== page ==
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Female FBI Agent Exposes Bureaucractic Problems

Posted June. 07, 2002 23:48,   


In the U.S., two female whistle blowers are drawing attention these days. One is Minneapolis FBI agent Coleen Rowley who blew the whistle on FBI’s incompetent response to the terrorist attacks in last September. Another is Sherron S. Watkins, Enron’s vice president, who warned against accounting scandals of the company.

Rowley sent a 13-page letter to FBI director Robert Mueller on May 21 charging that supervisory FBI agents in Washington threw up "roadblocks" last year to the Minneapolis field office`s investigation of suspected terrorist Zacarias Moussaoui.

Her letter said that if the bureau had promptly sought a warrant to search Moussaoui`s belongings, it might have prevented the Sept. 11 attacks. She said that the FBI`s bureaucracy is a major problem.

On the Senate Judiciary Committee hearing aired live on June 6, Rowley said that “there are eight levels before you get to" bureau Director Robert Mueller and also said that “bureaucracy, climate of fear, and careerism” are serious in the bureau. She also stressed the need to streamline the bureaucracy in the nation`s premier law enforcement agency.

Watkins sent a letter to Kenneth Lay, the corporation`s chief executive officer on August last year and said that "I am incredibly nervous that we will implode in a wave of accounting scandals”.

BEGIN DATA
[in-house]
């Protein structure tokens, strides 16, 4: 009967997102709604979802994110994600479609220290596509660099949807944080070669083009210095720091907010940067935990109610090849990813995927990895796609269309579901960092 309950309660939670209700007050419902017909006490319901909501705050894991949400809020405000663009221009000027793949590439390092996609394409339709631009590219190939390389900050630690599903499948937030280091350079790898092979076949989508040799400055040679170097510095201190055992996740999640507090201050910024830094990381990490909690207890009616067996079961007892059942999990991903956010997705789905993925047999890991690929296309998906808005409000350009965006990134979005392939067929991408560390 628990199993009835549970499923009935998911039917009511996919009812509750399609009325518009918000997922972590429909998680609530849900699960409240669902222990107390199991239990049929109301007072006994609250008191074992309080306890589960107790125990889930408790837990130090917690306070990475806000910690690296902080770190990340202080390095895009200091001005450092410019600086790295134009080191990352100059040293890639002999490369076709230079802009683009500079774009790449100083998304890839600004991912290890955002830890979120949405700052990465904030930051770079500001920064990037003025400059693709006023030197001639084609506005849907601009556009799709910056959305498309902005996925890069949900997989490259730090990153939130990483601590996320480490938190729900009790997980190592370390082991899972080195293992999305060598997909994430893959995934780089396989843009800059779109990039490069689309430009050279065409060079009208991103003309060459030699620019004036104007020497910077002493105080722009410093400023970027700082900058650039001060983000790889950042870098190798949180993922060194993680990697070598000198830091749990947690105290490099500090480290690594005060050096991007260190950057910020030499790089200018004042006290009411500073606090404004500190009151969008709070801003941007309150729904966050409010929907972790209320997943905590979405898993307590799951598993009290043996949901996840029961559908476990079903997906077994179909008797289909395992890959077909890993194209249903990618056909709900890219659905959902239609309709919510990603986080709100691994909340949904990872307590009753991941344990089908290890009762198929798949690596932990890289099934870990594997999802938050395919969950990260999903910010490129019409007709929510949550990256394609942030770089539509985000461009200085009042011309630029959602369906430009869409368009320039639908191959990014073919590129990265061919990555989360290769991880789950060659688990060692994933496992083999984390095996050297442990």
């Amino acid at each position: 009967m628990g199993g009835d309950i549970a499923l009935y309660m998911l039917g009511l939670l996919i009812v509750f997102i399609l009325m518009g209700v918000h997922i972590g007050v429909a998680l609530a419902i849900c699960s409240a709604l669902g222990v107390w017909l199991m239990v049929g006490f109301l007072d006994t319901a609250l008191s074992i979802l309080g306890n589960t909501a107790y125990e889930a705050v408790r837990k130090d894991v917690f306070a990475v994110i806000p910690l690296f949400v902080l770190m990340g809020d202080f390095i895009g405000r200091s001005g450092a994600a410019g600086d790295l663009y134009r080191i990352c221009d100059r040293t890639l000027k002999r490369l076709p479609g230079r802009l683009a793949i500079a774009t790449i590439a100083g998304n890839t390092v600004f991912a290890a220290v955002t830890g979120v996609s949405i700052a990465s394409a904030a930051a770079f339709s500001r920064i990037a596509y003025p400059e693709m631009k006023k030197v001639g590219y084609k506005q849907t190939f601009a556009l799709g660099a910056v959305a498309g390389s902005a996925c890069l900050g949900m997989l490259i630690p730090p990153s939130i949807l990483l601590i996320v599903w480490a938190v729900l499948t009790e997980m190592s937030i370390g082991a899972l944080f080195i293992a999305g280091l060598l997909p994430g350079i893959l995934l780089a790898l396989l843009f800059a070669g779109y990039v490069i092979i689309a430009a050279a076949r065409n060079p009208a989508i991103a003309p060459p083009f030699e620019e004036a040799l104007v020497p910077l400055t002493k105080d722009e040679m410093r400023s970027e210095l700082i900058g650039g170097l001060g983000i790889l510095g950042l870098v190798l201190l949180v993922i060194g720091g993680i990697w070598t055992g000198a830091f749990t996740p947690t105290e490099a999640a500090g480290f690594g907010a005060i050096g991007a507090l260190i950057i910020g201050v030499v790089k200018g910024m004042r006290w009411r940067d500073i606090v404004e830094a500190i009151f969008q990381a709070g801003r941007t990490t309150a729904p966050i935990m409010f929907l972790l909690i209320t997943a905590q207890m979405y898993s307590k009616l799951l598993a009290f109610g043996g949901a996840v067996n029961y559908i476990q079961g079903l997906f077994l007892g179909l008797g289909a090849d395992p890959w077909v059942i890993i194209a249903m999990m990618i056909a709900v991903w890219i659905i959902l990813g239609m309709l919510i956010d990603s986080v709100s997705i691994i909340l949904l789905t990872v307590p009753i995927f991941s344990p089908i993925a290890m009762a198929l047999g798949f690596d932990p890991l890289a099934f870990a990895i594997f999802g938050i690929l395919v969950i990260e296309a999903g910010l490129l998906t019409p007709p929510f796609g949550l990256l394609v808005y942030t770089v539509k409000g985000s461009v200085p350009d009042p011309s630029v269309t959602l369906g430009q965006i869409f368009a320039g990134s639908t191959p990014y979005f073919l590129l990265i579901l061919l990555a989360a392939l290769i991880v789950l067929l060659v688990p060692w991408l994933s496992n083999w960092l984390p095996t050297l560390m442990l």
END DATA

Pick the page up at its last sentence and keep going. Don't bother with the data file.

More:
On her contribution to New York Times, Brandeis Law School professor Anita F. Hill analyzed that both Rowley and Watkins “had access to information, authority over others and positions in the chain of command that gave them access to the leadership.”

Another similarity pointed out between them was that both “attained respected insider status, but also demonstrated outsider values” due to male exclusivity in their institutions. It was in 1971 that the bureau first admitted women in its training program for agents. In the case of Enron, women occupy only 3% of all executive positions.

Hill also pointed out that “the not-too-distant history of male exclusivity in their institutions meant both were outsiders as well. Yet perhaps their experiences as women in traditionally male workplaces heightened their awareness of resistance to much needed change and deepened their commitment to making it happen.”

Mi-Kyung Jung mickey@donga.com